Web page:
By John Richardson
FEW PEOPLE HAVE made money out of shorting China. Time and time again, brief periods of weak economic growth have been followed by roaring, eye-wateringly big recoveries.
And in time-honoured tradition, as the above chart illustrates, Beijing is pump-priming the economy with lots of extra stimulus. As you can see from the rising blue line, representing official bank lending in March, a lot of extra cash is being pumped into the economy.
But here’s the thing: few people in the lockdown-affected cities – which are China’s richest and so are responsible for a big portion of petrochemicals consumption – will be able to spend extra money until the lockdowns ease.
You might argue that, as was the case in the West in 2020, people stuck at home – flush with more money because of government stimulus – will spend like crazy on-line.
But how much will they be able to buy given the closures of manufacturing capacity and the shortages of truck drivers and internet delivery workers resulting from the Zero-COVID policy lockdowns? Lack of supply may prevent a consumer-led economic boom.
So much therefore depends on how long it will take China to get on top of its latest coronavirus crisis. Nobody has the faintest clue on what further time will be needed. The longer the severe lockdowns continue, the less space will obviously remain in 2022 for a consumer-led recovery.
Here’s another thing: unlike in H2 2020, it seems unlikely that a boom in Chinese exports of manufactured goods will support recovery because of the cost-of-living crisis in the West resulting from the Ukraine-Russia conflict and supply chain shortages caused by the pandemic.
Will going short on China finally make senses then? Perhaps, yes, as this time does feel different. It seems to me that China may have lost of control of economic events for the first time for many years.
But, still, I have a nagging suspicion that voracious domestic consumer spending, once the lockdowns have eased, will take us by surprise again.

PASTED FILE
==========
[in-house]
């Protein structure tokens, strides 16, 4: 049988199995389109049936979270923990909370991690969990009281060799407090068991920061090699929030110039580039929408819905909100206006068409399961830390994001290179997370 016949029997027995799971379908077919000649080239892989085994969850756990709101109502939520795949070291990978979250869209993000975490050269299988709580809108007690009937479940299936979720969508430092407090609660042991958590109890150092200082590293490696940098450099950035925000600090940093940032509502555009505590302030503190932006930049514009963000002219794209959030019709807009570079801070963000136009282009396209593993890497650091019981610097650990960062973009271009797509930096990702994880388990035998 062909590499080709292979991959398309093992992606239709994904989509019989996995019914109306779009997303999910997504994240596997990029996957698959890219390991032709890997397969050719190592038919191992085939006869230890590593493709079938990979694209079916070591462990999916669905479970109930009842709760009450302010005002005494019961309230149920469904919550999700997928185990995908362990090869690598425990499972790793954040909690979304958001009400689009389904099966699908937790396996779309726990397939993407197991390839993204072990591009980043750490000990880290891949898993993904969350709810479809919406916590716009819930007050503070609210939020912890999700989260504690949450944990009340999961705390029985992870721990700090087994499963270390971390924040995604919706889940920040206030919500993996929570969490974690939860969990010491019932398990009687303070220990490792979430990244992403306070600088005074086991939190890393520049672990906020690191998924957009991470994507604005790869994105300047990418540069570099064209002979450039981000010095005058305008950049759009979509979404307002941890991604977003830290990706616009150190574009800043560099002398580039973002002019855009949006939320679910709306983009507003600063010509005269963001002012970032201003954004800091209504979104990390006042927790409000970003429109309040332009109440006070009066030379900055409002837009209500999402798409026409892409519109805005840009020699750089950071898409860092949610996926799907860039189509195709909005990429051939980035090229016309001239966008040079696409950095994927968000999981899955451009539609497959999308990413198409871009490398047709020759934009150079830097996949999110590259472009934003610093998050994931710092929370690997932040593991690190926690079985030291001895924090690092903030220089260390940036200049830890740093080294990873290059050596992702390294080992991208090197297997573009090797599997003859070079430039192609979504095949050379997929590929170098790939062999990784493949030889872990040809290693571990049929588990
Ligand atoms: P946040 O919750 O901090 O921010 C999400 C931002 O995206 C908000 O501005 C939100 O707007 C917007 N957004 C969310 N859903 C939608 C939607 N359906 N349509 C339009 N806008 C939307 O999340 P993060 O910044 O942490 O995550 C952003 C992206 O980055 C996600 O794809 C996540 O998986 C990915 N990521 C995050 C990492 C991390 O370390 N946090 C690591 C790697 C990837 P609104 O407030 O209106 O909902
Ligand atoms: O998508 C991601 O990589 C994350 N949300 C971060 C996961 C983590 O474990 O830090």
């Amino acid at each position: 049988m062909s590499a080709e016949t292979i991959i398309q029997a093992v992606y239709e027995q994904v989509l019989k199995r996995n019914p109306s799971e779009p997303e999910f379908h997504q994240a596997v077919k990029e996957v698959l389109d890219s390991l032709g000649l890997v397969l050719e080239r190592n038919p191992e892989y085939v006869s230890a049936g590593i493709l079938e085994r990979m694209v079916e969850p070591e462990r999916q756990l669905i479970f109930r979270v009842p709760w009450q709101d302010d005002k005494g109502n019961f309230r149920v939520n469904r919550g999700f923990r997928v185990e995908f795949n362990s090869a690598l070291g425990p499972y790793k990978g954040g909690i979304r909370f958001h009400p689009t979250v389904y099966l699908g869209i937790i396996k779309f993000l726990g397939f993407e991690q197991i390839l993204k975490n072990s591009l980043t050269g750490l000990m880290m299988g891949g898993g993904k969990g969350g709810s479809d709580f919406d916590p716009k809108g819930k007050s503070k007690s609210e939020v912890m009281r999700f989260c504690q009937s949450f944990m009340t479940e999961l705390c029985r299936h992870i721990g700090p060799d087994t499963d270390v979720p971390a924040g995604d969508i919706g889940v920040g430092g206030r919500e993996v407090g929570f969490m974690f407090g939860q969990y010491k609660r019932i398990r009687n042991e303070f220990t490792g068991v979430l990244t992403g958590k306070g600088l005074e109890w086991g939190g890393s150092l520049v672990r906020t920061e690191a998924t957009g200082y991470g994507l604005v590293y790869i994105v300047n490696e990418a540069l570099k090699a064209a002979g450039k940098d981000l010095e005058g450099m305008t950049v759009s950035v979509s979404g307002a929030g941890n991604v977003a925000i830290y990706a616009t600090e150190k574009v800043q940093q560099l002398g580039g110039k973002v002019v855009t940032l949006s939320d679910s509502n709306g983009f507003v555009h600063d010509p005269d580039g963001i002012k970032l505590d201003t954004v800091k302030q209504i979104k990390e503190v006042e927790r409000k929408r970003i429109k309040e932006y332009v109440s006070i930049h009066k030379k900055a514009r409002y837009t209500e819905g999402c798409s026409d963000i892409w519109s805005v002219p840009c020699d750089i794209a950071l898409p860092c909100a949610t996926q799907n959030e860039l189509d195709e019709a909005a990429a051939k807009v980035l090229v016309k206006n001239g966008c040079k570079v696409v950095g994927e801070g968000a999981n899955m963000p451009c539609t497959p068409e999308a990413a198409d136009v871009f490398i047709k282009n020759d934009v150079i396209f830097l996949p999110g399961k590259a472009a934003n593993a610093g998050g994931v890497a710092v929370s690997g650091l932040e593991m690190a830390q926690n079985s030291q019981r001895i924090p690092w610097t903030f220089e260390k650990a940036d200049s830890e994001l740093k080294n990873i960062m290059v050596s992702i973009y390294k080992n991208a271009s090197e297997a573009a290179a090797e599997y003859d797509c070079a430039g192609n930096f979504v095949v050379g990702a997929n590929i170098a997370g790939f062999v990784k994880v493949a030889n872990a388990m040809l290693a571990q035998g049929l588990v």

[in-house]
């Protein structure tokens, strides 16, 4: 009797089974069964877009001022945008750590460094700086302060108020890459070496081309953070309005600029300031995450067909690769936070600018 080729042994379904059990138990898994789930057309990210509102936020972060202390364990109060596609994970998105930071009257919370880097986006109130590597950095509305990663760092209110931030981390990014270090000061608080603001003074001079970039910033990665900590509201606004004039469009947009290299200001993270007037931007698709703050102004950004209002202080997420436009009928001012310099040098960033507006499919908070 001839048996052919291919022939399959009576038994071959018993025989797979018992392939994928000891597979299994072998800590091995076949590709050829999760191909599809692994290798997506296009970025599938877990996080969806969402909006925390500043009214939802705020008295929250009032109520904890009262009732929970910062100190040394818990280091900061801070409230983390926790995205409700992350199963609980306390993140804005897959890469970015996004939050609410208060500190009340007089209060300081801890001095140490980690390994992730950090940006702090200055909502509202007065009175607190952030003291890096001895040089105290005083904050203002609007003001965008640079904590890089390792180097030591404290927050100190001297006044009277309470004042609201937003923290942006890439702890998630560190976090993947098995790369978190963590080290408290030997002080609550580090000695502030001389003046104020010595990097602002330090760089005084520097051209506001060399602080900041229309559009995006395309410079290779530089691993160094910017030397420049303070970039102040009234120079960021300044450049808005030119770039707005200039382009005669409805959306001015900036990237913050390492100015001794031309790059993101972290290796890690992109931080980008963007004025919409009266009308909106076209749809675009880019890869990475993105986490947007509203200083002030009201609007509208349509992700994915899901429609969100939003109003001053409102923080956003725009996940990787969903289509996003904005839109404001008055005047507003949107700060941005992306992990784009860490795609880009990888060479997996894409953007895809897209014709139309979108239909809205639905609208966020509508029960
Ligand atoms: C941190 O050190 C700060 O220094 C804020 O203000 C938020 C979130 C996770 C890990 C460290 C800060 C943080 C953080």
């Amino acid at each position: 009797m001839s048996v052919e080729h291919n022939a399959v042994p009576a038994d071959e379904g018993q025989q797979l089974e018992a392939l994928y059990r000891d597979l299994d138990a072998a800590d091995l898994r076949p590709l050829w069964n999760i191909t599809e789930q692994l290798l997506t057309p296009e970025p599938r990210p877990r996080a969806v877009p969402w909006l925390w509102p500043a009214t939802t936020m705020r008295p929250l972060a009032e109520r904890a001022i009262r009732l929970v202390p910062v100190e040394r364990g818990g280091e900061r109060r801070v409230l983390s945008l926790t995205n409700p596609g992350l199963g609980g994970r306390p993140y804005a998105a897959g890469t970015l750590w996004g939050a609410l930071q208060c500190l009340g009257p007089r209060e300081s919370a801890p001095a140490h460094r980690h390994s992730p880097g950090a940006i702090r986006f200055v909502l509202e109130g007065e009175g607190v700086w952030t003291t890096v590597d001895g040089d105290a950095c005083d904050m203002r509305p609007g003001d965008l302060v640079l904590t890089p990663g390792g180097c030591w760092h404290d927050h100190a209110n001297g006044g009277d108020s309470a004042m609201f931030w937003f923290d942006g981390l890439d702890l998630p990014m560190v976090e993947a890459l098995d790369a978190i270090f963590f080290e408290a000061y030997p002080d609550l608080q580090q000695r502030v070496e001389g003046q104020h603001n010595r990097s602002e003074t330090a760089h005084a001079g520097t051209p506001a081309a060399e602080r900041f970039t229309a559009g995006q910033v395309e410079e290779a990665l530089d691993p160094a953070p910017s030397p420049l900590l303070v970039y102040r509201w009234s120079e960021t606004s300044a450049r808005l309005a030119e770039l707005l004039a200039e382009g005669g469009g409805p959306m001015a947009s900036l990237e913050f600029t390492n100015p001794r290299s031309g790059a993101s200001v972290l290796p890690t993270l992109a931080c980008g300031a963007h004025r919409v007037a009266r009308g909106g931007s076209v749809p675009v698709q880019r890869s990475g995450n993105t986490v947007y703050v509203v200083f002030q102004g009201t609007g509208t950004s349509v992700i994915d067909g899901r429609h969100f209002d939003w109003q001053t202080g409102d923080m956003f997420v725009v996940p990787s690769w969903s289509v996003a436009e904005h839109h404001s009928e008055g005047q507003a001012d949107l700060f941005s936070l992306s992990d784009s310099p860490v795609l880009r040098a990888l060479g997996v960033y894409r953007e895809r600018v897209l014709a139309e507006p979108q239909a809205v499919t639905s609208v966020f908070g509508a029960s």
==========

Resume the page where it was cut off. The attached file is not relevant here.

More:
By the way, as far the Common Prosperity reforms are concerned, I strongly suspect that they will be put on the backburner. What this could mean for China’s longer-term economic health is a topic for another blog post.
As for the here and now, the only sensible approach is multiple and constantly revised scenarios for China’s petrochemicals demand growth and imports dependency.
Hence, the chart below showing three different scenarios for China’s net high-density polyethylene (HDPE) imports in 2022.
Scenario 1 is based on the actual data for January-February 2022. The data suggest this year’s demand will grow by 3% versus our ICIS Supply & Demand Database base case of 6%.mIf you then subtract local production from 3% year-on-year growth, you get to 2022 net imports of 5.9m tonnes from 2021’s actual 7.4m tonnes.
Local operating operated rates were assessed by ICIS at 81% in January-February 202, so I’ve used this rate for my first two scenarios. Domestic capacity in 2022 is due to increase by a whopping 23% following a 24% increase in 2021.
As I said, I also assume an 81% operating for the second scenario but assume flat demand growth This leaves net imports at 5.4m tonnes.
But what if the lockdowns were to drag on and on, into the second half of this year? Demand growth might fall to minus territory as it did in 2021. Assuming minus 3% demand growth for last year and a slightly higher operating rate of 83%, net imports would slip to just 4.6m tonnes – the third scenario.
In my next post, following on on my post on 10 April, I will provide you with scenarios on how HDPE net imports could be higher in 2022 than our base case in Europe, the opposite of China.
Your ability to read China correctly while diverting trade flows to other better markets, such as Europe, could well make the difference between your success or failure in 2022.
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